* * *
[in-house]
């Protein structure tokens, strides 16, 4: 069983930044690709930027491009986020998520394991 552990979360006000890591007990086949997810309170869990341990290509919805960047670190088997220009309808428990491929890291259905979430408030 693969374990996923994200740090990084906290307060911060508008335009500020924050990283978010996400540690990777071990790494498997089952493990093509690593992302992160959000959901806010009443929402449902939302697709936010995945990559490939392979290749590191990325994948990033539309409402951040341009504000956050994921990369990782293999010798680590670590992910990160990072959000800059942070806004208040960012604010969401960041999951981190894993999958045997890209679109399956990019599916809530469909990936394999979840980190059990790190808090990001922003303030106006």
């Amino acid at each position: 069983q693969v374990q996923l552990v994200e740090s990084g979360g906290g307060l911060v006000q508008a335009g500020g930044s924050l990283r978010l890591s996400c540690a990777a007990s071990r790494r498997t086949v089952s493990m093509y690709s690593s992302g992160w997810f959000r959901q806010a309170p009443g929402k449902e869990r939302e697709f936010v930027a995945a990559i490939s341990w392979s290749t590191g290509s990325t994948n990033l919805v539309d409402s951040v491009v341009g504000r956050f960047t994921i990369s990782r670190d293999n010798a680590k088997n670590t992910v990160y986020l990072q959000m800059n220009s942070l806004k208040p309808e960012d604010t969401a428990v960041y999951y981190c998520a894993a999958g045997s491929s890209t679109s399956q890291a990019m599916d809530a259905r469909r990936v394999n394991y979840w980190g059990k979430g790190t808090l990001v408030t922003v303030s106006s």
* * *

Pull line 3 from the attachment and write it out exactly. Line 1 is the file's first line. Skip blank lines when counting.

């Amino acid at each position: 069983q693969v374990q996923l552990v994200e740090s990084g979360g906290g307060l911060v006000q508008a335009g500020g930044s924050l990283r978010l890591s996400c540690a990777a007990s071990r790494r498997t086949v089952s493990m093509y690709s690593s992302g992160w997810f959000r959901q806010a309170p009443g929402k449902e869990r939302e697709f936010v930027a995945a990559i490939s341990w392979s290749t590191g290509s990325t994948n990033l919805v539309d409402s951040v491009v341009g504000r956050f960047t994921i990369s990782r670190d293999n010798a680590k088997n670590t992910v990160y986020l990072q959000m800059n220009s942070l806004k208040p309808e960012d604010t969401a428990v960041y999951y981190c998520a894993a999958g045997s491929s890209t679109s399956q890291a990019m599916d809530a259905r469909r990936v394999n394991y979840w980190g059990k979430g790190t808090l990001v408030t922003v303030s106006s």